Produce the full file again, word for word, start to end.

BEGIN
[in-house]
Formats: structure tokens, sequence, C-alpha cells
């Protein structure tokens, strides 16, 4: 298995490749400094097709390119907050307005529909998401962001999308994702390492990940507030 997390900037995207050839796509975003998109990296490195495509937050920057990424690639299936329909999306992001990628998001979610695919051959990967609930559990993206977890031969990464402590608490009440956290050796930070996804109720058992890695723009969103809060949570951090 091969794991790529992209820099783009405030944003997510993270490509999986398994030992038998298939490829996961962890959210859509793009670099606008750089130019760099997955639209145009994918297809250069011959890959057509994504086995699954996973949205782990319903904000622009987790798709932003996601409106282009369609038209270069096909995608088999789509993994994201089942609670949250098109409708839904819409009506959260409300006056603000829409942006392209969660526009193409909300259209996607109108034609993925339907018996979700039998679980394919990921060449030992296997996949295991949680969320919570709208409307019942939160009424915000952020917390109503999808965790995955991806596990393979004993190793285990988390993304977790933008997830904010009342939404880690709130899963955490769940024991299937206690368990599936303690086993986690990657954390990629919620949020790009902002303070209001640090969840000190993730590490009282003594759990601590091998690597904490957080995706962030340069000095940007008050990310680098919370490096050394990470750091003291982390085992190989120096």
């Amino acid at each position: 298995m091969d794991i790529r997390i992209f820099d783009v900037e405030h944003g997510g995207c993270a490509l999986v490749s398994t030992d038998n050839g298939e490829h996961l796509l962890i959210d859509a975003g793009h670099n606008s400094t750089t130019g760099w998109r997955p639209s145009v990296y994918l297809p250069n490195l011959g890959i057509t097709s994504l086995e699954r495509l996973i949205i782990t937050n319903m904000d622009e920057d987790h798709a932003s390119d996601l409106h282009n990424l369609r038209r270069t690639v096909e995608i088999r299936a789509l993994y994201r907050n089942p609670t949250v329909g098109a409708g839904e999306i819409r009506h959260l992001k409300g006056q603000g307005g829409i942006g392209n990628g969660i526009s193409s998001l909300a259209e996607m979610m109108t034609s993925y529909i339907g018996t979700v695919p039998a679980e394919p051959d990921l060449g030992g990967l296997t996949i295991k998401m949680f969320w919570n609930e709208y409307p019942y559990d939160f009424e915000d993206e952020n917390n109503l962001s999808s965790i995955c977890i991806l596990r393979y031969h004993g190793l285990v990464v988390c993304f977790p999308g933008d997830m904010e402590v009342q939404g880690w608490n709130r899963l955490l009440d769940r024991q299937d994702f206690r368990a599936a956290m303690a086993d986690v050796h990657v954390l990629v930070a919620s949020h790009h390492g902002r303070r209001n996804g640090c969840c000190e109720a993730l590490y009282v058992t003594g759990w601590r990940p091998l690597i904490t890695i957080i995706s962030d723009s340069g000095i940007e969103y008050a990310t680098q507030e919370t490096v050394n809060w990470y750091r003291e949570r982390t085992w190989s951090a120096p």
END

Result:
[in-house]
Formats: structure tokens, sequence, C-alpha cells
């Protein structure tokens, strides 16, 4: 298995490749400094097709390119907050307005529909998401962001999308994702390492990940507030 997390900037995207050839796509975003998109990296490195495509937050920057990424690639299936329909999306992001990628998001979610695919051959990967609930559990993206977890031969990464402590608490009440956290050796930070996804109720058992890695723009969103809060949570951090 091969794991790529992209820099783009405030944003997510993270490509999986398994030992038998298939490829996961962890959210859509793009670099606008750089130019760099997955639209145009994918297809250069011959890959057509994504086995699954996973949205782990319903904000622009987790798709932003996601409106282009369609038209270069096909995608088999789509993994994201089942609670949250098109409708839904819409009506959260409300006056603000829409942006392209969660526009193409909300259209996607109108034609993925339907018996979700039998679980394919990921060449030992296997996949295991949680969320919570709208409307019942939160009424915000952020917390109503999808965790995955991806596990393979004993190793285990988390993304977790933008997830904010009342939404880690709130899963955490769940024991299937206690368990599936303690086993986690990657954390990629919620949020790009902002303070209001640090969840000190993730590490009282003594759990601590091998690597904490957080995706962030340069000095940007008050990310680098919370490096050394990470750091003291982390085992190989120096």
């Amino acid at each position: 298995m091969d794991i790529r997390i992209f820099d783009v900037e405030h944003g997510g995207c993270a490509l999986v490749s398994t030992d038998n050839g298939e490829h996961l796509l962890i959210d859509a975003g793009h670099n606008s400094t750089t130019g760099w998109r997955p639209s145009v990296y994918l297809p250069n490195l011959g890959i057509t097709s994504l086995e699954r495509l996973i949205i782990t937050n319903m904000d622009e920057d987790h798709a932003s390119d996601l409106h282009n990424l369609r038209r270069t690639v096909e995608i088999r299936a789509l993994y994201r907050n089942p609670t949250v329909g098109a409708g839904e999306i819409r009506h959260l992001k409300g006056q603000g307005g829409i942006g392209n990628g969660i526009s193409s998001l909300a259209e996607m979610m109108t034609s993925y529909i339907g018996t979700v695919p039998a679980e394919p051959d990921l060449g030992g990967l296997t996949i295991k998401m949680f969320w919570n609930e709208y409307p019942y559990d939160f009424e915000d993206e952020n917390n109503l962001s999808s965790i995955c977890i991806l596990r393979y031969h004993g190793l285990v990464v988390c993304f977790p999308g933008d997830m904010e402590v009342q939404g880690w608490n709130r899963l955490l009440d769940r024991q299937d994702f206690r368990a599936a956290m303690a086993d986690v050796h990657v954390l990629v930070a919620s949020h790009h390492g902002r303070r209001n996804g640090c969840c000190e109720a993730l590490y009282v058992t003594g759990w601590r990940p091998l690597i904490t890695i957080i995706s962030d723009s340069g000095i940007e969103y008050a990310t680098q507030e919370t490096v050394n809060w990470y750091r003291e949570r982390t085992w190989s951090a120096p």